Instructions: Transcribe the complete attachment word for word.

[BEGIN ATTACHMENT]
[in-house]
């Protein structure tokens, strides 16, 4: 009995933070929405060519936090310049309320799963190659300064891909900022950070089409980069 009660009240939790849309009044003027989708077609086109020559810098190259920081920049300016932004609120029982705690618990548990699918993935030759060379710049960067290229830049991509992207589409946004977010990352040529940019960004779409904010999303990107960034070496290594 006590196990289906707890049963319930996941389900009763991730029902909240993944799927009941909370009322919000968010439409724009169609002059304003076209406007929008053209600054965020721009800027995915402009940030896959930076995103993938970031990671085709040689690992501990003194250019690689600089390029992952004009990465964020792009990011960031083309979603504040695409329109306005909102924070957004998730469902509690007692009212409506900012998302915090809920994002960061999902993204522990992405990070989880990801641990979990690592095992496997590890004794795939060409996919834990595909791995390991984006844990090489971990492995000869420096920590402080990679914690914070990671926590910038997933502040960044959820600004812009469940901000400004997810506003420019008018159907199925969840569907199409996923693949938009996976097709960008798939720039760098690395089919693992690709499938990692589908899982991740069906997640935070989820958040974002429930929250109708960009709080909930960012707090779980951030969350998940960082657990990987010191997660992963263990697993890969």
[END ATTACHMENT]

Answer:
[in-house]
């Protein structure tokens, strides 16, 4: 009995933070929405060519936090310049309320799963190659300064891909900022950070089409980069 009660009240939790849309009044003027989708077609086109020559810098190259920081920049300016932004609120029982705690618990548990699918993935030759060379710049960067290229830049991509992207589409946004977010990352040529940019960004779409904010999303990107960034070496290594 006590196990289906707890049963319930996941389900009763991730029902909240993944799927009941909370009322919000968010439409724009169609002059304003076209406007929008053209600054965020721009800027995915402009940030896959930076995103993938970031990671085709040689690992501990003194250019690689600089390029992952004009990465964020792009990011960031083309979603504040695409329109306005909102924070957004998730469902509690007692009212409506900012998302915090809920994002960061999902993204522990992405990070989880990801641990979990690592095992496997590890004794795939060409996919834990595909791995390991984006844990090489971990492995000869420096920590402080990679914690914070990671926590910038997933502040960044959820600004812009469940901000400004997810506003420019008018159907199925969840569907199409996923693949938009996976097709960008798939720039760098690395089919693992690709499938990692589908899982991740069906997640935070989820958040974002429930929250109708960009709080909930960012707090779980951030969350998940960082657990990987010191997660992963263990697993890969």